Most students would agree that presenting a patient on rounds or to your attending is one of the scariest parts of being a third or fourth year medical student. Whether you are in a group or one-on-one, all eyes and attention are on you. There is the potential to do or say something incorrect, embarrassing, or perhaps you might not know the answer to a question that you are asked. Also, depending on the level of responsibility that you are given, what you say can have a large impact on the course of a patient’s visit. As if this was not enough, there is the fact that you are being evaluated. And in a busy environment like an emergency department (ED), this may be the only interaction that you have with your attending physician.
Being in the environment of the ED adds a few more factors into the equation. You may have been rushed and your history or physical may feel incomplete. Or as you are getting ready to present, your attending may say, “just give me the pertinent information; nothing else.” And last but not least, your patient may be really sick and in need of immediate help. If your patient is truly sick and needs immediate attention, it is important to get your attending (or resident) in the room before you even complete your history and physical. Not only is this the right thing to do for your patient, but also you will demonstrate your ability to recognize an unstable patient.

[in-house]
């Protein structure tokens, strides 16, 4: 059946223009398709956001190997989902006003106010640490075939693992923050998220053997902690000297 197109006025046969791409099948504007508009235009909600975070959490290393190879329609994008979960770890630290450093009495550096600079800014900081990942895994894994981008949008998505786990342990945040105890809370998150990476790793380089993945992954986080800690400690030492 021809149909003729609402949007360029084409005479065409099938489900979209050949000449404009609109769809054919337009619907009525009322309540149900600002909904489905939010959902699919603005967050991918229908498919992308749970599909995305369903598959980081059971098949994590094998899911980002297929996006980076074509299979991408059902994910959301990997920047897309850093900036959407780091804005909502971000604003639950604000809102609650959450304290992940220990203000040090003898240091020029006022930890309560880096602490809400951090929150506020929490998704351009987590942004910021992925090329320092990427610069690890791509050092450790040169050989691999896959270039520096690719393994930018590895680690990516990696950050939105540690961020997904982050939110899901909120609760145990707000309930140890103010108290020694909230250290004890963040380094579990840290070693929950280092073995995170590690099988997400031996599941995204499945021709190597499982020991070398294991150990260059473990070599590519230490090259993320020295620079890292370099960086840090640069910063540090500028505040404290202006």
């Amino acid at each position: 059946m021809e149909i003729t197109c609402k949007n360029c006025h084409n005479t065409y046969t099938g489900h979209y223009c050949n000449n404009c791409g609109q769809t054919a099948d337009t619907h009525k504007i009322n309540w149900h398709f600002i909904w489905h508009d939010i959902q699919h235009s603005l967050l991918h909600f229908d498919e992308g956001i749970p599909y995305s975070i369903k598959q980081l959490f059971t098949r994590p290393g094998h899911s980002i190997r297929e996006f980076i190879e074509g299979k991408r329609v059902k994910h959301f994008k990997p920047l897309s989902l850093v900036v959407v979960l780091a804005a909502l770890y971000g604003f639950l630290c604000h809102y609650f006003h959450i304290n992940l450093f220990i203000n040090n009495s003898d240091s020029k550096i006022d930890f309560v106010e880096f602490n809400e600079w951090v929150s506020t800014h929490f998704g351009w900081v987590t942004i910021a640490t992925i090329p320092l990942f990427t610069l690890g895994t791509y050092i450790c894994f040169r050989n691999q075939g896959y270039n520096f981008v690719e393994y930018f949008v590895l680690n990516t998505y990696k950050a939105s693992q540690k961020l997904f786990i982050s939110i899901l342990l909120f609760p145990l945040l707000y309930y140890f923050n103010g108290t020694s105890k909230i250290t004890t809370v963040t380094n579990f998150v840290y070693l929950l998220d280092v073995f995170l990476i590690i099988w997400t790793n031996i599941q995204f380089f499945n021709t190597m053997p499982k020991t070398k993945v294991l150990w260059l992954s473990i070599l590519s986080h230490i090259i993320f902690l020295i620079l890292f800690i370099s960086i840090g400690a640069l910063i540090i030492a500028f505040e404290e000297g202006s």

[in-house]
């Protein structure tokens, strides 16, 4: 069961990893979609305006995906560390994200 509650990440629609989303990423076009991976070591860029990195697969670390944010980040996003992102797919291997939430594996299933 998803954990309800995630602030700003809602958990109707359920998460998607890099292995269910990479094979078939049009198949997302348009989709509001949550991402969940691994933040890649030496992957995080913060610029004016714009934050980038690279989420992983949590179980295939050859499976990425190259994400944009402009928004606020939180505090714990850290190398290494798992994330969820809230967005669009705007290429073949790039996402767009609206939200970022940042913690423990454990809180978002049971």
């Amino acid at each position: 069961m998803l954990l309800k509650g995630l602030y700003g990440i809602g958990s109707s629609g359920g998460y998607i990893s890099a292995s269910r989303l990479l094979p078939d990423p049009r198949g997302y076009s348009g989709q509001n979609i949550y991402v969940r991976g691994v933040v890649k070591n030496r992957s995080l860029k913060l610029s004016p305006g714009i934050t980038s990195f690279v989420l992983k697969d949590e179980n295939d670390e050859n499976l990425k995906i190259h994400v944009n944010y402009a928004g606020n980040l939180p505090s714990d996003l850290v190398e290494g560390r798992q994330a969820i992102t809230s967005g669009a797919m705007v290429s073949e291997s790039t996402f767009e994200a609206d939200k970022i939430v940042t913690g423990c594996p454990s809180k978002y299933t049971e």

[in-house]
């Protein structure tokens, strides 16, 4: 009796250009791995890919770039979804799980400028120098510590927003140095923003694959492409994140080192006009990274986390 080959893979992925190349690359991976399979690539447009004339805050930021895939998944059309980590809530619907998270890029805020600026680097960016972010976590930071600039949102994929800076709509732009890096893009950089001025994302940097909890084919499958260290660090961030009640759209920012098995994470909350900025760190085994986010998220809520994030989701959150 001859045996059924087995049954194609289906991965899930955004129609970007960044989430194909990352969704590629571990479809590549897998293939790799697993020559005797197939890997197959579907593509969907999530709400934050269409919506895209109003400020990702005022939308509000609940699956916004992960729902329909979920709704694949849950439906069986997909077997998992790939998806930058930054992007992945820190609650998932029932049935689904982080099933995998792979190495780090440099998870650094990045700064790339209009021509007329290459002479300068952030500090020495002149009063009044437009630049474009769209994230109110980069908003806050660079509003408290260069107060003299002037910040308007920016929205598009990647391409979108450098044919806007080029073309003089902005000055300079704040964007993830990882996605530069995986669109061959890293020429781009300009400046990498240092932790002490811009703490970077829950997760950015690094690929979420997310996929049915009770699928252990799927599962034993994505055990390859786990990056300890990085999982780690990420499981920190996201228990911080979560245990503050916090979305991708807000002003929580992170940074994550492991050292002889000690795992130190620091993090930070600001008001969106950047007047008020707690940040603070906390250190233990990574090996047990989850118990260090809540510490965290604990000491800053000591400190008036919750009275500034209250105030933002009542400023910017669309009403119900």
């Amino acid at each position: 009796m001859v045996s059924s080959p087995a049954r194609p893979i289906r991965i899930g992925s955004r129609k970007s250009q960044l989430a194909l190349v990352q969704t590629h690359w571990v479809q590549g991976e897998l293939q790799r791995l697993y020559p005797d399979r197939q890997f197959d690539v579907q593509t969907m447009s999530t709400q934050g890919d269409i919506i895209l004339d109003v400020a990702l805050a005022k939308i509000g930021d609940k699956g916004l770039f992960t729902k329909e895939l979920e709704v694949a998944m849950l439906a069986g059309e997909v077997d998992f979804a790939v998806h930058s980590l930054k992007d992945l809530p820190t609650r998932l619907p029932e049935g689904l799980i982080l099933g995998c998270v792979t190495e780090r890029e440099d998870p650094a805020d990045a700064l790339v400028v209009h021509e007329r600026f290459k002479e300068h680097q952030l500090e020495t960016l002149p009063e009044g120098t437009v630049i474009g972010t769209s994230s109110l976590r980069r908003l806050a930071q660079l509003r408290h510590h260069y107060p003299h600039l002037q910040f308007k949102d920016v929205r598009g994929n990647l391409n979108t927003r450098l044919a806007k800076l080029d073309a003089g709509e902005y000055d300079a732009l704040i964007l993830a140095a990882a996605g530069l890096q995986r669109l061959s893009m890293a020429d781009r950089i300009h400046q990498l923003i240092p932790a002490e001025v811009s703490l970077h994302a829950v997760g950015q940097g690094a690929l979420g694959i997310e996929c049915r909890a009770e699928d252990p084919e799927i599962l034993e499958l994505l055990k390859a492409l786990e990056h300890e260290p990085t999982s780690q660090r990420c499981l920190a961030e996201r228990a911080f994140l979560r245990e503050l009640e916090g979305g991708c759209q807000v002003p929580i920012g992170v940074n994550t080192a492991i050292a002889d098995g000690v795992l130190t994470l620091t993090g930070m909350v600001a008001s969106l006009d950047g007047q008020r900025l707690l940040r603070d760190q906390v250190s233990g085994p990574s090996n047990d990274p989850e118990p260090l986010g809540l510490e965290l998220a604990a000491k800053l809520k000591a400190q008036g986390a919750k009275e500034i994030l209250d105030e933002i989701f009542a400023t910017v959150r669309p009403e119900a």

Now that we’ve established the importance of giving good presentations, I have compiled a list of 10 tips that will help you succeed. These tips come from an article titled “The 3-Minute Emergency Medicine Medical Student Presentation: A Variation on a Theme.” I highly recommend reading this article before starting your EM clerkship, but here are a few highlights:
Finally, remember that you will not achieve excellence without plenty of practice. Do not expect to be great at presenting on the first day of your clerkship. It will take weeks, months, and even years to perfect your presentation skills.
Hopefully by using these tips in combination with plenty of experience, you will stop seeing presentations as the enemy and start viewing them as an opportunity to show off your knowledge. A great presentation will help to not only enhance teaching and learning, but it will also help to provide quality care to your patients.
Author: Jennifer Stancati, Midwest Regional Representative, AAEM/RSA Medical Student Council
Reference: Davenport C, Honigman B, Druck J. The 3-minute emergency medicine medical student presentation: A variation on a theme. Acad Emerg Med. 2008; 15(7): 638-7.